Cineplex Unveils Studio Tour Plans : Company Also Says It Will Build Theater Chain in U.K.

Times Staff Writer

Cineplex Odeon Corp., the 50% partner in MCA’s ambitious plan to build a studio tour attraction in central Florida, on Thursday gave its shareholders a first glimpse at the $450-million project, which has been kept under tight wraps until now.

It was the first time that the estimated cost has been disclosed, executives from both companies acknowledged after the annual meeting held in a newly acquired Cineplex theater in downtown Toronto.

Cineplex Chairman and Chief Executive Garth H. Drabinsky also outlined plans to begin constructing movie theaters in Britain, with a goal of adding 100 screens at an estimated cost of 50 million pounds ($94 million).


“We intend to operate in the United Kingdom through a separate company,” Drabinsky said, explaining later that shares in the British venture would most likely be sold in a private placement. The company will also take on separate debt.

Drabinsky said he will announce plans shortly for theaters in London, including a complex in the “heart of London’s West End theater district.”

More than 300 people attended the meeting, eager to question the 39-year-old founder and chairman about Cineplex’s rapid expansion and depressed stock price. Cineplex stock closed unchanged Thursday on the New York Stock Exchange at $8.625 a share, its 52-week low, and traded as low as $8.375 during the session.

In just one decade, the company has become one of North America’s largest movie theater owners, boasting 1,661 screens as of April 30. The company spent $110 million last year on construction and refurbishing its theaters as part of a three-year spending program that will end in 1990.

Drabinsky was asked to explain the precipitous drop in the company’s stock price, which has lost more than half its value in the past 12 months and tumbled 20% since the bleak day of the Oct. 19 stock market crash.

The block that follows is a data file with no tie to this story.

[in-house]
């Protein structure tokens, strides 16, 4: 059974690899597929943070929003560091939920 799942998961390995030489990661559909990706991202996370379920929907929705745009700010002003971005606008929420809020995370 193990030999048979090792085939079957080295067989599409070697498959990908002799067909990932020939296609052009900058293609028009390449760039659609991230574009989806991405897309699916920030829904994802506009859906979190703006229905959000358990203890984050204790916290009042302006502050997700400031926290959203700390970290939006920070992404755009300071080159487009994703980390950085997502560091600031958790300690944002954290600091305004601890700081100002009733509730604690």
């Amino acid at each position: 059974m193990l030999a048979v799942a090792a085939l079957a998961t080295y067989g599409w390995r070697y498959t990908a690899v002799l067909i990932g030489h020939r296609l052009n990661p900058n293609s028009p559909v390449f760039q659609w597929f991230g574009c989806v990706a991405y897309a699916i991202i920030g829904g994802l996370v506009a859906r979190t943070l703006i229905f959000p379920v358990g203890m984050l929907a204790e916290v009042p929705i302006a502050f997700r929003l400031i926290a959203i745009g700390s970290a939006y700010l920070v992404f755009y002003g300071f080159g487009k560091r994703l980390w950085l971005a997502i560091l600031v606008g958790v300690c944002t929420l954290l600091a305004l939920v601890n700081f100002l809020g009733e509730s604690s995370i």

‘Tremendous Confidence’

“I think someone is telling us we don’t have too much confidence in our company; maybe Wall Street and Bay Street are saying: ‘Hold on, Garth, where are we going?’ ” one shareholder said.

“We have tremendous confidence in what we’re doing,” Drabinsky replied. “We are already projecting (that) cash flow by the end of 1990 will be at $180 million, which is more than double where it is today.”

However, the depressed stock price will likely drive the company to borrow more heavily from its banks, Drabinsky acknowledged. Although shareholders voted Thursday to allow Cineplex to issue preferred shares, Drabinsky said: “I am not going to dilute the shareholders at all at these levels. Our bankers are extraordinarily confident in what we are doing.”

After the meeting, Drabinsky told reporters that Cineplex is negotiating to borrow as much as $175 million more. Cineplex already has credit lines of about $550 million, of which nearly $100 million was available at the end of 1987. But much of that sum was used this year to complete the $51-million purchase of the Washington Circle Theatres, noted Myron I. Gottlieb, Cineplex’s vice chairman, in an interview after the meeting.

Movie Themes

Cineplex shareholders voiced no criticism of the company’s plunge into the Florida theme park business with MCA.

Drabinsky presented slides of eight highlights of the park in what he termed a sneak preview. Five of the attractions are themed to highly successful movies, including “King Kong” and “Jaws,” which are staples of MCA’s tour in California.

In addition, the park will offer attractions themed to “Ghostbusters” “Back to the Future” and an “E.T.” building where “guests will ride special bicycles to E.T.'s planet and, of course, be greeted by E.T. himself,” Drabinsky said.

The Florida attraction will also offer street sets and facades of Hollywood, San Francisco and New York City, including a facade of New York’s landmark Plaza Hotel. The hotel’s inclusion appears ironic, since it was recently acquired by New York real estate developer Donald J. Trump, who threatened in February to acquire nearly 25% of MCA.

A shareholder asked Drabinsky if the company would repurchase the 48% stake that MCA owns if management changes hands. Drabinsky replied that “it would depend obviously on who takes over the company. If we found that there was compatibility with new management, we would obviously decide to maintain a relationship. If not, we have our rights as you’re quite aware.”